The most likely benefit for bipolar patients is that consistent use of PAP therapy for sleep apnea patients may lead a more consistent sleep schedule, which has been shown to be a positive behavioral pattern for these patients; however, in rare circumstances, case reports have described patients who entered into a manic phase after using a PAP device.
This single condition may be the primary key to how sleep apnea adversely affects heart health; whether due to chronic sleep fragmentation or oxygen desaturations or both, the relationship between sleep apnea and high blood pressure is reasonably well established; many patients report great control of BP when treating their sleep apnea; and among new hypertensives, it is not unusual to hear that medication for BP control is eliminated a few months into PAP treatment.
For well more than a decade, untreated sleep apnea has been described as if one is smoking a pack of cigarettes/day; thus informed cardiologists routinely order sleep testing for patients following cardiac events; undoubtedly, the hypertension effect is a critical component, but additional research suggests that sleep apnea damages the inner line of blood vessels, including the coronary arteries, and therefore leads directly to atherosclerosis and heart disease.
Congestive Heart Failure
Perhaps more than any other cardiac link, save hypertension, more cardiologists want to see their heart failure patients tested and treated for sleep apnea; whether PAP therapy improves the pumping action of the heart or prevents a decay in the pumping function, research already suggests that PAP use will decrease time in the hospital when a patient is admitted for congestive heart failure.
There are many different types of rhythm disturbances of the heart, but the most widely researched is the relationship between atrial fibrillation and sleep apnea, so much so that most cardiologists nowadays order sleep testing for a sleep apnea evaluation in new onset atrial fibrillation; other arrhythmias may also improve with PAP therapy, but research is not well-established in this area; oddly, we see rare cases where PAP therapy appears to trigger isolated PVCs of unknown clinical relevance in some patient.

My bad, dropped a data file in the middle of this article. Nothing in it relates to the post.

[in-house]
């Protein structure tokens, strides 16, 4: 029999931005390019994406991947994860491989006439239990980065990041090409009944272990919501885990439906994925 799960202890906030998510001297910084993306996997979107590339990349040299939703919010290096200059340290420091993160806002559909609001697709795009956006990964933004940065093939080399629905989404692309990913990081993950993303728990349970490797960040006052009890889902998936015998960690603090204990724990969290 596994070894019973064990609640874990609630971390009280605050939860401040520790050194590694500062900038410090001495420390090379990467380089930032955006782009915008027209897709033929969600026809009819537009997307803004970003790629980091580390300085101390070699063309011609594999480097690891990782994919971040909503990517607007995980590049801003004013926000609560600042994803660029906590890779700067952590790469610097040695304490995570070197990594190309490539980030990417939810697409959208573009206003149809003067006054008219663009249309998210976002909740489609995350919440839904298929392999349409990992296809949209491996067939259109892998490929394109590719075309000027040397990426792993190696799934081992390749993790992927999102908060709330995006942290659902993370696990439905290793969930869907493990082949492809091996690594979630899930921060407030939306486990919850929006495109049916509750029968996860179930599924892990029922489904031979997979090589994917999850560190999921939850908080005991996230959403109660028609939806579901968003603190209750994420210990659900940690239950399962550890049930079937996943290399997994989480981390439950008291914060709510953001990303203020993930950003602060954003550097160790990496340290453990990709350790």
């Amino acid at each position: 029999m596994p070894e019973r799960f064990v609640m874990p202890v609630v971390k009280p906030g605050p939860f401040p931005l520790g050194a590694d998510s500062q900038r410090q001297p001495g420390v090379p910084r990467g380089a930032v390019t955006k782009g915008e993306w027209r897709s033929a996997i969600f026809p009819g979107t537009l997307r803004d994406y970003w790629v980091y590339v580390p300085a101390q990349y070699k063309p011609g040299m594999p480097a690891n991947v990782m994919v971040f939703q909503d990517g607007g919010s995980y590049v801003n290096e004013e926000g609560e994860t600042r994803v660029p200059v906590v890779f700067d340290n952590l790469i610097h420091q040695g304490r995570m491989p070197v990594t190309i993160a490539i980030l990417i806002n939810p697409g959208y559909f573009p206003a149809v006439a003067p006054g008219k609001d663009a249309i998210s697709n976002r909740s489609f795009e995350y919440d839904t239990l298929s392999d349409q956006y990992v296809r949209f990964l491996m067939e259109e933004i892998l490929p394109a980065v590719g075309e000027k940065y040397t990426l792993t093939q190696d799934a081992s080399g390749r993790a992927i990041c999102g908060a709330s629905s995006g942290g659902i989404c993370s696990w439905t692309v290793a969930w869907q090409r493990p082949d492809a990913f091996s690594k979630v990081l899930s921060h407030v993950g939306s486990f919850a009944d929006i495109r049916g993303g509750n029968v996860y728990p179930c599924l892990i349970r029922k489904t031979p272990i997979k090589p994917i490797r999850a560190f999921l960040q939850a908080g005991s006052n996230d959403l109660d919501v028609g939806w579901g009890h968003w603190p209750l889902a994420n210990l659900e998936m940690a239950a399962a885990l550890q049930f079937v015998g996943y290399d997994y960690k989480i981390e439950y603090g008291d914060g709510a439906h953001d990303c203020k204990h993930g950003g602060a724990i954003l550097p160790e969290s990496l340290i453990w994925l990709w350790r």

The ventricles, or the two largest chambers of the heart, may either thicken or dilate or both when sleep apnea goes untreated; a finding of right ventricular hypertrophy (thickening) is one of the most common findings in at-risk cardiac patients with undiagnosed sleep; the finding is seen on an echocardiogram, and once documented, the cardiologist will almost invariably order sleep testing for sleep apnea; remarkably, some patients treated for sleep apnea with PAP therapy will see the thickening subsided within the initial 6 to 12 months of treatment.
There is evidence of improved sexual function following the use of PAP therapy, including reversal of impotence; but, overall, it remains unknown what the long-term impact might be for patients successfully treating their sleep apnea; not surprisingly, one study showed enhanced mental health benefits for women after their male partners used CPAP and experienced improvements in erectile dysfunction.
Libido or sexual drive can certainly change for the better in any circumstance where someone feels more energy or a more optimistic mood; but there is scant research on the specifici relationship between sleep apnea and libido or its change following the use of PAP therapy.
Remarkably, it is extremely common for new PAP users in the first few months to receive notice or outright compliments on how much younger or healthier they appear. While there may be no research on this question, obverse condition of aging is frequently examined in the scientific literature and clearly supports the view that sleep apnea aggravates if not causes the aging process.
Although there may be no research in this area, it is well-documented that pre-, peri- and post-menopausal women suffer higher rates of insomnia and sleep apnea, with two conditions frequently linked; therefore successful treatment of sleep apnea may markedly improve the sleep problems in menopausal women.
Will an individual gain improvement in all these conditions? It is certainly possible, although much depends on how well you are responding to PAP therapy and what degree of objective improvement is observable when your are retested in the sleep lab.
As I have recently described in a post on specifically rating your experiences with PAP therapy, it often is a very worthwhile experience to review the night time and daytime symptoms you may be experiencing to determine whether or not you should be questioning how well you are currently responding to treatment.
Have I missed anything? Almost definitely. Sleep apnea is a multi-system disease process in ways similar to conditions like diabetes or depression. Thus, the potential to adversely influence so many different organ systems in the body means a broad array of symptoms may emerge from undiagnosed sleep apnea. Just so, we hope that receiving solid treatment in the form of evidence-based PAP therapy will go a long way in reducing many, perhaps all of these symptoms.